The fastest way to take control of your bill is to work with your utility on a payment plan. You can call your natural gas company and ask what kind of payment plans (and repayment for past due balances) they offer or try to negotiate a repayment plan outside of the set plans. For example, Columbia Gas of Ohio lists all of their available payment plans here

There are also plans made specifically for customers with lower incomes that can reduce your monthly energy bill. One example is the Percentage of Income Payment Plan Plus. The Ohio Department of Development has a list of all the state-run energy assistance programs here.  

Step 2: Safely reduce your energy usage: 

To help you safely lower your energy usage, you can purchase energy efficiency technologies and weatherize your home. Purchasing an energy efficient appliance like a water heater or weatherizing your home with improvements like extra insulation can help drastically reduce your energy usage, and energy bills. 

The Inflation Reduction Act (IRA) provides a number of tax breaks for consumers to purchase energy efficiency appliances, electrify their appliances, or weatherize their home. It also includes grants to state governments to run energy efficiency programs. The Ohio Department of Development will implement the energy efficiency rebates program, but this program has not started yet. If you still cannot afford to make these upgrades, even with tax credits or rebates, the state offers the Home Weatherization Assistance Program for qualifying low-income customers

If you are not ready to make these larger investments, you can still weatherize your home with cheaper do-it-yourself upgrades like covering your windows with plastic or thermal curtains/blinds and sealing seams on doors and windows with items like caulk, spray foam, or adhesive foam strips.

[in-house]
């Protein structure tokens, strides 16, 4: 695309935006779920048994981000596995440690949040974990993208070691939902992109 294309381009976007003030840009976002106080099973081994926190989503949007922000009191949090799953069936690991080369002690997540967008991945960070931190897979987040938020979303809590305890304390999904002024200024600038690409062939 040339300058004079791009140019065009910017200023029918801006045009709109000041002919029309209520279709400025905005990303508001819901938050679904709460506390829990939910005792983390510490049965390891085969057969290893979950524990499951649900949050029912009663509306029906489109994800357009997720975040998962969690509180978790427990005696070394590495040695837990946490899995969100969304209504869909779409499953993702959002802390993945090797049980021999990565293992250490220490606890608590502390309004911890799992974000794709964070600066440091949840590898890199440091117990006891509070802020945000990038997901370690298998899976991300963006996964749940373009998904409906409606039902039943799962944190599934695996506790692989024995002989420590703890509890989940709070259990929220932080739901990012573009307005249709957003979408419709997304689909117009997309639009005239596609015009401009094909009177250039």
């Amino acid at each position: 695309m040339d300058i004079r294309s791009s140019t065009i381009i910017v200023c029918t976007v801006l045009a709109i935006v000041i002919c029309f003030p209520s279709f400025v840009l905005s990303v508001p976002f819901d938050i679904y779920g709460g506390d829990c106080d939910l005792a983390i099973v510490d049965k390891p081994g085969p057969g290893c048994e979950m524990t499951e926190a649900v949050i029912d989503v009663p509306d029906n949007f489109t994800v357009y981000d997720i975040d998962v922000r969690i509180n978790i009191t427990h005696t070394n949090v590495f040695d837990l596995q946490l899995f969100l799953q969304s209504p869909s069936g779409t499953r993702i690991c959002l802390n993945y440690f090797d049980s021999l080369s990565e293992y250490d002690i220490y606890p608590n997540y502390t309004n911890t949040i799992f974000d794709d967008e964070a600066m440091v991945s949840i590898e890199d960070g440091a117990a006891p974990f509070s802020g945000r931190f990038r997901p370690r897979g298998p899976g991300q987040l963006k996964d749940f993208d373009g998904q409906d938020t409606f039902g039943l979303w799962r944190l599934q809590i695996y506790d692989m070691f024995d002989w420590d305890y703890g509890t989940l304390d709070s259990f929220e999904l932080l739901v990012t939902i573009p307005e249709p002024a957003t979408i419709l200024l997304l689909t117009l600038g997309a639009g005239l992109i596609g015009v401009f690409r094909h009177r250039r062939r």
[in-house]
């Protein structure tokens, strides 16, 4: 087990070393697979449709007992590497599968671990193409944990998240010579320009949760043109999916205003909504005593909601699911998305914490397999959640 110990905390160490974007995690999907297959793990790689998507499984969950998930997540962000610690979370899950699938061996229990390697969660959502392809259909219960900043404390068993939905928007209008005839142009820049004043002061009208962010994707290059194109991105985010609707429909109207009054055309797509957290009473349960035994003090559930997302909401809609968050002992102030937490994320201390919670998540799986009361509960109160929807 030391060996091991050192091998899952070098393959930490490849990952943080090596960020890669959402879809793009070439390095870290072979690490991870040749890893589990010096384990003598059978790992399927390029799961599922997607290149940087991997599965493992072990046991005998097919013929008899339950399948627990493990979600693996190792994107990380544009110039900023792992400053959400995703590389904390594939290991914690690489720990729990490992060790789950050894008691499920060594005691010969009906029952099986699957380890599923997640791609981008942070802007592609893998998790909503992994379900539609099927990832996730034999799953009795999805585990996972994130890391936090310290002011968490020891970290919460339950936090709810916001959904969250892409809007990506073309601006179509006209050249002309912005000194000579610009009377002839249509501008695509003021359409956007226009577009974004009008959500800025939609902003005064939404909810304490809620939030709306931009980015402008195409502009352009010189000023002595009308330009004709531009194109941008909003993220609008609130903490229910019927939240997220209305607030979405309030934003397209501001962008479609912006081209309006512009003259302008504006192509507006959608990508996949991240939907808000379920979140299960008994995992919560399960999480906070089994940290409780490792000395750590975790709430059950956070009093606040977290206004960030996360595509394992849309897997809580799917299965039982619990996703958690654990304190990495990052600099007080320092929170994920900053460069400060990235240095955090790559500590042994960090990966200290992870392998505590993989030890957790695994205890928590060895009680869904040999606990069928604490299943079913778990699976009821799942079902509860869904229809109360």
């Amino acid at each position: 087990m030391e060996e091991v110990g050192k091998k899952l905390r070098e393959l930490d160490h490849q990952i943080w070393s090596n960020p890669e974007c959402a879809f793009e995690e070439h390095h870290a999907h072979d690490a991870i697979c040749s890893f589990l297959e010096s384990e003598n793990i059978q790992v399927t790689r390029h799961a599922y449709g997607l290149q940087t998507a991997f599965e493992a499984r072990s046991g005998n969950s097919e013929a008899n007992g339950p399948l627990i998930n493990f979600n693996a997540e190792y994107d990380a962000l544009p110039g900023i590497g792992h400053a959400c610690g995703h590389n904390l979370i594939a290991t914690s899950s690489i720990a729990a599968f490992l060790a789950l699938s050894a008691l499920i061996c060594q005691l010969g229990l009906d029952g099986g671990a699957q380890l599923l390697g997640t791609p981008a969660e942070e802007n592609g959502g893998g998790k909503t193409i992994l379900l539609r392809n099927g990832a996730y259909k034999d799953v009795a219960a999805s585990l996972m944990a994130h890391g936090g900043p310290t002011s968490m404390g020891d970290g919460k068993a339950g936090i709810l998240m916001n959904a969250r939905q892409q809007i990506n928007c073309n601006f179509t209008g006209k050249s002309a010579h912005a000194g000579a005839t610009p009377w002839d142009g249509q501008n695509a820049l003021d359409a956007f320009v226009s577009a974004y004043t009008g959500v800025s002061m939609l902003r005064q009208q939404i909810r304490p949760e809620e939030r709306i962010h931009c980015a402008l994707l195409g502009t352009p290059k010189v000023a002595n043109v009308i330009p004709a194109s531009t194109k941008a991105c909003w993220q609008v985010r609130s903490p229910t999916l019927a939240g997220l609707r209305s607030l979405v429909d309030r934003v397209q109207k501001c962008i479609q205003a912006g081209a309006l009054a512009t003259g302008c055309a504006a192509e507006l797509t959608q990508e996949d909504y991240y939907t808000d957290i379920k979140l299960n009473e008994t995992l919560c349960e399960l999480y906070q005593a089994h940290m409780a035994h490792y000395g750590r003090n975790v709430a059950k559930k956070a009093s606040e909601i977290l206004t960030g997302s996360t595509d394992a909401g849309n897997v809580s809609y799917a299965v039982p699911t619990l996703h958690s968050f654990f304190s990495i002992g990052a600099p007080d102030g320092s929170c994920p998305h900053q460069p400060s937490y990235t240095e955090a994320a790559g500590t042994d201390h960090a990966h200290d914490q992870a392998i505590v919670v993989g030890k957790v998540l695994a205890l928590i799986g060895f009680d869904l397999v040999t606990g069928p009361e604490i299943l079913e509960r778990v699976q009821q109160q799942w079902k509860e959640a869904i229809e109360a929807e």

Take Action – Tell the PUCO to Stop Raising Our Energy Bills: 

File public comments with the PUCO to share your dissatisfaction with higher bills: To file a public comment, all you need to do is e-mail the PUCO at and include the case in the subject line. 

  • The case numbers for Columbia Gas’s ask to raise its monthly fixed charge to $58 a month by 2027 are: 21-637-GA-AIR; 21-638-GA-ALT; 21-639-GA-UNC; 21-640-GA-AAM. 
  • The case number for Dominion Gas’s ask to raise rates by 30% is 23-0894

Attend a PUCO public meeting to let them know you disagree with these rate hikes: 

  • In progress: There are no public hearings scheduled at this time, but there will be a public hearing scheduled soon for the Dominion Gas Case. Please check back here for more information or sign up for email updates to get alerted once this meeting is scheduled. 

Write to your legislator: 

  • Write to your legislator and let them know you disagree with laws like HB 201 that give more money to natural gas companies. You can find your state legislators by entering your zip code here